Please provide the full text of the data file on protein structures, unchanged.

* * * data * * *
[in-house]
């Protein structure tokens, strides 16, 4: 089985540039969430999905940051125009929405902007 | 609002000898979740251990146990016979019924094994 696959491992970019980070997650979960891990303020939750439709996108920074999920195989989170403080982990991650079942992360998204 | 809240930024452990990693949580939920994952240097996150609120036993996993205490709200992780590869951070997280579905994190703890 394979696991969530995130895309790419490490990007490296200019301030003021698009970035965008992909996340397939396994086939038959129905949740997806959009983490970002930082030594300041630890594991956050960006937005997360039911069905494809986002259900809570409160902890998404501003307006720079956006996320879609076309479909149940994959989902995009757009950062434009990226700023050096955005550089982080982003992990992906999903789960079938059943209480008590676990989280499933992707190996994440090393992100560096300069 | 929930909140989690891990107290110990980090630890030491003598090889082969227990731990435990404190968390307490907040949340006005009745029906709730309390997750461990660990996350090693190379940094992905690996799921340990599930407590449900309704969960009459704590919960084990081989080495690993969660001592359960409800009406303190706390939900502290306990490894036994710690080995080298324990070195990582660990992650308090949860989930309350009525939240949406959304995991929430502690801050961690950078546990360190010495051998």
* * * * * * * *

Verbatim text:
[in-house]
């Protein structure tokens, strides 16, 4: 089985540039969430999905940051125009929405902007 | 609002000898979740251990146990016979019924094994 696959491992970019980070997650979960891990303020939750439709996108920074999920195989989170403080982990991650079942992360998204 | 809240930024452990990693949580939920994952240097996150609120036993996993205490709200992780590869951070997280579905994190703890 394979696991969530995130895309790419490490990007490296200019301030003021698009970035965008992909996340397939396994086939038959129905949740997806959009983490970002930082030594300041630890594991956050960006937005997360039911069905494809986002259900809570409160902890998404501003307006720079956006996320879609076309479909149940994959989902995009757009950062434009990226700023050096955005550089982080982003992990992906999903789960079938059943209480008590676990989280499933992707190996994440090393992100560096300069 | 929930909140989690891990107290110990980090630890030491003598090889082969227990731990435990404190968390307490907040949340006005009745029906709730309390997750461990660990996350090693190379940094992905690996799921340990599930407590449900309704969960009459704590919960084990081989080495690993969660001592359960409800009406303190706390939900502290306990490894036994710690080995080298324990070195990582660990992650308090949860989930309350009525939240949406959304995991929430502690801050961690950078546990360190010495051998």